Paterson - were given the authority to distribute clean needles 
without a prescription under a December 2006 law signed by Gov. Jon 
S. Corzine.  Camden is expected to start its program in January. 
Newark and Paterson expect to start soon after.


The Drug Policy Alliance of New Jersey continues to lobby for a law 
that would allow for the pharmaceutical sale of syringes without a 
prescription.  New Jersey is one of only three states to require a 
prescription to purchase a syringe in a pharmacy.


- ---------------------------


Pubdate: Fri, 30 Nov 2007
Source: San Francisco Chronicle (CA)
Copyright: 2007 Hearst Communications Inc.

Put the smartest scientific minds in a computer lab. Give them all 
the time and money in the world to design the perfect organism. It's 
doubtful they could come up with a tougher, more wily creation than 
the virus that causes AIDS.

Ponder its track record: Decades after it terrorized American cities, 
HIV was largely quelled through prevention, awareness and life- 
extending drugs.  The national infection rate has steadied at 40,000 
new cases for years.

But the bug is back and in ways that make it as troubling as ever. In 
the recent past, the new cases were mostly found among needle users, 
a definably small (and politically unappealing) group. That's why 
this country has pretty much gone to sleep on a topic that once 
produced Hollywood movies, books and endless strategizing.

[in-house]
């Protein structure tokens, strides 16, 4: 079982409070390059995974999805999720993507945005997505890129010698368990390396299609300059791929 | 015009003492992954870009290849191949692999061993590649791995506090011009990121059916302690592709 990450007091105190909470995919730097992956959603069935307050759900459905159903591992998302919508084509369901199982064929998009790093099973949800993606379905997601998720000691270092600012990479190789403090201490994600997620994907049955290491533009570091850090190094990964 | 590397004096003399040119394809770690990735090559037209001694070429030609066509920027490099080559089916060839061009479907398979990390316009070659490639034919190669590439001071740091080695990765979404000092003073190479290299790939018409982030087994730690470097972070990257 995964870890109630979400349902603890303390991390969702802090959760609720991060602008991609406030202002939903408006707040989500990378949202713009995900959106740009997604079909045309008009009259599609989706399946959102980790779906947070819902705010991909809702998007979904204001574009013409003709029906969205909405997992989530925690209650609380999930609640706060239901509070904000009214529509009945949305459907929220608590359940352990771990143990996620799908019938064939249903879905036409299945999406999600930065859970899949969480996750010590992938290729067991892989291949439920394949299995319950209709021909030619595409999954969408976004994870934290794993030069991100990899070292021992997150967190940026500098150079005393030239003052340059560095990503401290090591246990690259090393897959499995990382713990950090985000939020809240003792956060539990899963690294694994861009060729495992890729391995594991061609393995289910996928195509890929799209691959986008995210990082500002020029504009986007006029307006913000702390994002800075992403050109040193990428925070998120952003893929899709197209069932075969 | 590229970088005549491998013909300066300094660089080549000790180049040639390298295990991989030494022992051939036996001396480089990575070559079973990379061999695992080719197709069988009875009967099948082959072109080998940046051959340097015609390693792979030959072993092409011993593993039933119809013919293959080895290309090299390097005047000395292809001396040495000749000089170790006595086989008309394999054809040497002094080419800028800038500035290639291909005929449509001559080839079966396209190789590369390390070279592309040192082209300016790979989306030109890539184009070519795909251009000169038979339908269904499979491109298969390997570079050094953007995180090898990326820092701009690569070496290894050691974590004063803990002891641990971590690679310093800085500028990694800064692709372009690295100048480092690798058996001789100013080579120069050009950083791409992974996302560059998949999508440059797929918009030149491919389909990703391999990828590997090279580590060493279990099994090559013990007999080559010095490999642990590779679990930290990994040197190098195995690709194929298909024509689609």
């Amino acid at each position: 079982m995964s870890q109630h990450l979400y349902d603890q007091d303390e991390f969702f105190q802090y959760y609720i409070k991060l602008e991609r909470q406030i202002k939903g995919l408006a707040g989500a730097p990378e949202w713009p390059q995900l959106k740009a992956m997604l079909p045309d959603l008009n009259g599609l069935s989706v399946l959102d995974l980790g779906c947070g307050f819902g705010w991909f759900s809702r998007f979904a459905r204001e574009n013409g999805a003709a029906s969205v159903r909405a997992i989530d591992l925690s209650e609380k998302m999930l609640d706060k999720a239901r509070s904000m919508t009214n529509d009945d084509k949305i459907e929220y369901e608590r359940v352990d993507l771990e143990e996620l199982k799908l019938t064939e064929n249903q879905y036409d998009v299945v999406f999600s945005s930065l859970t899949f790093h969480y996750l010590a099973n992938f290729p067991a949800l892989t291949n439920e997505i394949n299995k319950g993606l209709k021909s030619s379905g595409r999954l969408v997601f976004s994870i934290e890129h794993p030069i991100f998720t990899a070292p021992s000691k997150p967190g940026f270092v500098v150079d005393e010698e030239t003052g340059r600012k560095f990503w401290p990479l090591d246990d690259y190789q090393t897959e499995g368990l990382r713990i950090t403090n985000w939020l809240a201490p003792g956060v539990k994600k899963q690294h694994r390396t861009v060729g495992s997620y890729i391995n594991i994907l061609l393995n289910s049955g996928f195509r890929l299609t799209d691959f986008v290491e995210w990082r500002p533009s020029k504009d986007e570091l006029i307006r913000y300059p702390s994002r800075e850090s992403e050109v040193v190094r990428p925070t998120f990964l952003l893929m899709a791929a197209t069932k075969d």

Now, HIV is heading back for a return engagement if the indicators 
are right.  This time, the scourge needs to be finished off once and for all.

One report in the Journal of the American Medical Association finds 
infection rates rising among gay men, the group that first 
encountered HIV and battled back. Why the relapse? According to the 
health experts who wrote the report, the danger of HIV and AIDS is 
"not as frightening as it was," thanks to drugs that can forestall a 
full- blown case.  Successful medicine invites complacency, it seems.

The second dose of bad news is a study breaking down HIV rates in 
Washington, D.C.  The highest percentage of infected residents there 
are heterosexuals, not needle users or gay men. Though the nation's 
capital has a notably lousy health system, HIV has taken full 
advantage and broken out of its familiar boundaries. It's now 
behaving as it does in sub-Saharan Africa: reaching into the lives 
across the board: pregnant moms, men, women and families.

Decades into the AIDS plague, the answers are ready if the will can 
be found.  Education and prevention - including wider testing - 
should be adopted to catch infection early. Also, a ban on federal 
money for needle exchange programs should be lifted.  All three 
leading Democratic presidential contenders now favor allowing federal 
money for such needle swaps, a sign that a once-touchy idea is a now